Under Georgia law, anybody can lodge a voter challenge in the county where they live — and some activists have individually challenged thousands of registrations. But the research can take a lot of work. Eagle AI promises to streamline and speed up the process, creating challenges at volume, by correlating searches across a number of public databases.

Sumrall's challenge of Bibb County voter registrations was met with opposition.
Grant Blankenship / GPB
Sumrall's challenge of Bibb County voter registrations was met with opposition.

Sumrall’s challenge was right out of the Eagle AI playbook.

Richards declined to be interviewed for this story, but in a Zoom call obtained by the investigative nonprofit Documented, Richards said Eagle AI is intended for three groups of people. 

First, he said, there’s the citizen who wants to verify the county voters rolls. The second is the county election board, which “is getting 15,000 challenges on a spreadsheet and doesn't know what to do with them.” The third would be the state.

Eagle AI is gaining ground among so-called “election integrity” activists, some of whom worked to overturn the results of the 2020 presidential election.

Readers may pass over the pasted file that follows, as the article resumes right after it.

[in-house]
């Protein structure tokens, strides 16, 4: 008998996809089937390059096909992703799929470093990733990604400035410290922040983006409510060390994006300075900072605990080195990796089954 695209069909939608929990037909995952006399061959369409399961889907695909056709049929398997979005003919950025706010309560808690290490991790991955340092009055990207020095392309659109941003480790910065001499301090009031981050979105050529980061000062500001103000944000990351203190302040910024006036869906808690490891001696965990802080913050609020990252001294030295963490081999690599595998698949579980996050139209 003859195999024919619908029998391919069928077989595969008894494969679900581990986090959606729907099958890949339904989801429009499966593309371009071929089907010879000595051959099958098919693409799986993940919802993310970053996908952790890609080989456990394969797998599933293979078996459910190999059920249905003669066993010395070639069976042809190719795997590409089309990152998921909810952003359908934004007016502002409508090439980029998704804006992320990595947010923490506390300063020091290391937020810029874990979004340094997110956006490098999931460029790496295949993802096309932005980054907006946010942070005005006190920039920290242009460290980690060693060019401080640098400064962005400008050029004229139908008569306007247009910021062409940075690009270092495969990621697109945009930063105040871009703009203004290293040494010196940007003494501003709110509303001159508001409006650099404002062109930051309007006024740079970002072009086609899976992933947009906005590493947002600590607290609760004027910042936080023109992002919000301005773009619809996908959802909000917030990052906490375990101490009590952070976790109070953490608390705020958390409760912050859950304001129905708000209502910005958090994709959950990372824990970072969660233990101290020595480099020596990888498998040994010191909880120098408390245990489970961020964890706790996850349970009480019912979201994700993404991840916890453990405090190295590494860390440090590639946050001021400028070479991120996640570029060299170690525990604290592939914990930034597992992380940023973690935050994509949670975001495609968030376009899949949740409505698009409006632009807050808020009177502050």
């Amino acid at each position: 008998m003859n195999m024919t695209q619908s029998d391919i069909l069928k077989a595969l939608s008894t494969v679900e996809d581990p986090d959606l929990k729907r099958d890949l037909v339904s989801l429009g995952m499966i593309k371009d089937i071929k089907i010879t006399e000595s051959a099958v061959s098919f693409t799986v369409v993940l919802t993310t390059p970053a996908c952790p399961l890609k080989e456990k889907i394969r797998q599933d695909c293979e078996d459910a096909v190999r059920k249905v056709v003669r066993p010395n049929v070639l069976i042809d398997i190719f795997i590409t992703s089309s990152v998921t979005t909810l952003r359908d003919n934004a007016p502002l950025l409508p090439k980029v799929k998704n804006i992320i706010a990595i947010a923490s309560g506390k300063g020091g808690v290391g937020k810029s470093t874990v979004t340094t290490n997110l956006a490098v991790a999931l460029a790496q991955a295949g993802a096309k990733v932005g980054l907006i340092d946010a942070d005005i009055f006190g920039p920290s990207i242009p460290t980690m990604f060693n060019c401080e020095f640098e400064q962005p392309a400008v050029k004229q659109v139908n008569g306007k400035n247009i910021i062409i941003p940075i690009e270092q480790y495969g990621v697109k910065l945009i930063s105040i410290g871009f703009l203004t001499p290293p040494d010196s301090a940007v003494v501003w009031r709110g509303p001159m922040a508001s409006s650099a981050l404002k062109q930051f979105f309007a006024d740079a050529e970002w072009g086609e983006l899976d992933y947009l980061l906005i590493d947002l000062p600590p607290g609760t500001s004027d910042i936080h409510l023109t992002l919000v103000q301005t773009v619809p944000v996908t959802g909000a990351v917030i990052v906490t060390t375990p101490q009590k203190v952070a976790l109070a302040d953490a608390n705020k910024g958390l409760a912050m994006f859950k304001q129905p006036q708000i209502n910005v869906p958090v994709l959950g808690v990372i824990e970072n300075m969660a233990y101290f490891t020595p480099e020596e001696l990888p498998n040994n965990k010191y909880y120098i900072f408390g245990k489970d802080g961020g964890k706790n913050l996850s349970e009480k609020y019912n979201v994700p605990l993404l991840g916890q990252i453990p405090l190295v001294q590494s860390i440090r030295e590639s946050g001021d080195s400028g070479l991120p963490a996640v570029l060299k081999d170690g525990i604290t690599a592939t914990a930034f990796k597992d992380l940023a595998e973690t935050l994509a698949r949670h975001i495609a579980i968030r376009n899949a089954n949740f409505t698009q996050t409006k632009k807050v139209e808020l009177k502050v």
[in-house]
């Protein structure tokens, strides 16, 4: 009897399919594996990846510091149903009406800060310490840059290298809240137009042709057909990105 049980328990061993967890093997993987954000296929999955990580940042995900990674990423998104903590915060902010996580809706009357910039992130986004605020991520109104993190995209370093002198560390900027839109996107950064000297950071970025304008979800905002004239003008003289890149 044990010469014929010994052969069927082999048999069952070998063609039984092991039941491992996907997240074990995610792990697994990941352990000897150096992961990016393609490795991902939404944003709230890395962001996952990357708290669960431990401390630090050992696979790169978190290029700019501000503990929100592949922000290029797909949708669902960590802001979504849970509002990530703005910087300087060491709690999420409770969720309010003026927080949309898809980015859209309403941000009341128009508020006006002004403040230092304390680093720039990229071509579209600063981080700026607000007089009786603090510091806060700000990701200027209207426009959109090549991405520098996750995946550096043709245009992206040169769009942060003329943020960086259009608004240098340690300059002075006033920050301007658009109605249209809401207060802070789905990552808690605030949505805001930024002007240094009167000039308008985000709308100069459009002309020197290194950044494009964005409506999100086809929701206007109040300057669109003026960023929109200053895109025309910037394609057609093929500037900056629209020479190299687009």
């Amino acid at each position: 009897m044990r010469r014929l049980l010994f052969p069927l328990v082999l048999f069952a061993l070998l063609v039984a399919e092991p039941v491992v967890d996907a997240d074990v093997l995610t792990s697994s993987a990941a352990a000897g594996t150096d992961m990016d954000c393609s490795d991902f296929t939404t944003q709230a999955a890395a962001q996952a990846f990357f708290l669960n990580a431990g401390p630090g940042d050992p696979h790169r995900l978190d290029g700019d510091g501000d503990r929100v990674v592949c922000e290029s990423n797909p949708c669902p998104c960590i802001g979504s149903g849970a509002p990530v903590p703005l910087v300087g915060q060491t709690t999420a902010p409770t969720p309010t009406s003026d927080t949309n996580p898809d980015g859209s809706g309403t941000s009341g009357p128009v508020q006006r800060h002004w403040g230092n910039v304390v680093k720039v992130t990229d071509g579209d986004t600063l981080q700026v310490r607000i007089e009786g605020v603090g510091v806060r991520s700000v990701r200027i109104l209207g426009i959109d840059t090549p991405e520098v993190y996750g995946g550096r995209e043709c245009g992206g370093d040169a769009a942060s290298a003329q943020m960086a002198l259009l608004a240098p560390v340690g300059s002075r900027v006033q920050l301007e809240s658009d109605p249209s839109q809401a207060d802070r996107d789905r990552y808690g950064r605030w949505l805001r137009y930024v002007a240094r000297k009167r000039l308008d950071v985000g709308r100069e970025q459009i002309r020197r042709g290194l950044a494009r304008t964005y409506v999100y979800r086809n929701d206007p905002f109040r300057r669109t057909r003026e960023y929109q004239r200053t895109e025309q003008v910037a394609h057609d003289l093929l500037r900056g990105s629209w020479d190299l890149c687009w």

But so far Georgia’s Republican-led secretary of state’s office doesn’t want it, said spokesperson Mike Hassinger. Because, he said, it’s not like his office leaves voter rolls untended. Every state does such voter list maintenance.

“We validate and check our voter registrations pretty much daily, on a daily basis,” Hassinger said.

And they don't need Eagle AI. “We have much, much better tools in the form of the Electronic Registration Information Center, ERIC,” Hassinger said.

The benefit of government data

ERIC was the accepted tool for states to check voter registrations until a few years ago, when far-right activists began discrediting it. Now a number of GOP-led states have pulled out of the interstate consortium.

ERIC helps states combat the rare instances of voter fraud. It can do that because it has access to what is otherwise private government data.

“We have access through ERIC, for instance, to the master death database from Social Security,” Hassinger said.

By Richards' own admission, Eagle AI does not. It scrapes online obituaries instead. He would like that to change.

“I want access to the data that ERIC gets automatically,” he said on another Zoom recording. “It would make our product and other people who work in it so much more effective."

"This narrative of mass ineligibility"

Under Georgia law, voter challenges must be heard.  And remember, Richards says he intends for county boards of elections to use Eagle AI to check those challenges.